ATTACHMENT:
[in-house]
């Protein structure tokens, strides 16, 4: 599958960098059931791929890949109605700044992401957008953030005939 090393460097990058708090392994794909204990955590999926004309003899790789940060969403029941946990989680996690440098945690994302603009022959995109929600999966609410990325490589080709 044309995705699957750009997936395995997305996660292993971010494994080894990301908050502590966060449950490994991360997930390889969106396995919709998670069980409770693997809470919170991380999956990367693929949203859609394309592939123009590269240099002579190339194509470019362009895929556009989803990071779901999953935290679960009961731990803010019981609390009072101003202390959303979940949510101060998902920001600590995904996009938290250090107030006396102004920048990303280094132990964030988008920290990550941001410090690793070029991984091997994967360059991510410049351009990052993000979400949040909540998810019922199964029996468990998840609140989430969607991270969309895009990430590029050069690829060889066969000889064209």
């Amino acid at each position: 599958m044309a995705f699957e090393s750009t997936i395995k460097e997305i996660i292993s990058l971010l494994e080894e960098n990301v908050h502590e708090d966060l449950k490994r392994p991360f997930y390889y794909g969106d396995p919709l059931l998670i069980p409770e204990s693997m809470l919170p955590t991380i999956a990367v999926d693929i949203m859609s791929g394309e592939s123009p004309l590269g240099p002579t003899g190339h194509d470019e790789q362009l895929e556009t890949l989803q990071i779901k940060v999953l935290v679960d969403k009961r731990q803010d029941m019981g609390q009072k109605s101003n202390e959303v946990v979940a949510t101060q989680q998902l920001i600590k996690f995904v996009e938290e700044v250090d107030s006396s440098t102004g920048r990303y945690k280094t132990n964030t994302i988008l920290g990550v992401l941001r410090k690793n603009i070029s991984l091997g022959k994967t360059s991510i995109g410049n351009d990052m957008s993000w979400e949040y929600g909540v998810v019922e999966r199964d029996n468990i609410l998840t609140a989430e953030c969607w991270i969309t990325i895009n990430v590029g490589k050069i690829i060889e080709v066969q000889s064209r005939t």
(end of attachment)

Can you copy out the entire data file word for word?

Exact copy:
[in-house]
């Protein structure tokens, strides 16, 4: 599958960098059931791929890949109605700044992401957008953030005939 090393460097990058708090392994794909204990955590999926004309003899790789940060969403029941946990989680996690440098945690994302603009022959995109929600999966609410990325490589080709 044309995705699957750009997936395995997305996660292993971010494994080894990301908050502590966060449950490994991360997930390889969106396995919709998670069980409770693997809470919170991380999956990367693929949203859609394309592939123009590269240099002579190339194509470019362009895929556009989803990071779901999953935290679960009961731990803010019981609390009072101003202390959303979940949510101060998902920001600590995904996009938290250090107030006396102004920048990303280094132990964030988008920290990550941001410090690793070029991984091997994967360059991510410049351009990052993000979400949040909540998810019922199964029996468990998840609140989430969607991270969309895009990430590029050069690829060889066969000889064209």
């Amino acid at each position: 599958m044309a995705f699957e090393s750009t997936i395995k460097e997305i996660i292993s990058l971010l494994e080894e960098n990301v908050h502590e708090d966060l449950k490994r392994p991360f997930y390889y794909g969106d396995p919709l059931l998670i069980p409770e204990s693997m809470l919170p955590t991380i999956a990367v999926d693929i949203m859609s791929g394309e592939s123009p004309l590269g240099p002579t003899g190339h194509d470019e790789q362009l895929e556009t890949l989803q990071i779901k940060v999953l935290v679960d969403k009961r731990q803010d029941m019981g609390q009072k109605s101003n202390e959303v946990v979940a949510t101060q989680q998902l920001i600590k996690f995904v996009e938290e700044v250090d107030s006396s440098t102004g920048r990303y945690k280094t132990n964030t994302i988008l920290g990550v992401l941001r410090k690793n603009i070029s991984l091997g022959k994967t360059s991510i995109g410049n351009d990052m957008s993000w979400e949040y929600g909540v998810v019922e999966r199964d029996n468990i609410l998840t609140a989430e953030c969607w991270i969309t990325i895009n990430v590029g490589k050069i690829i060889e080709v066969q000889s064209r005939t």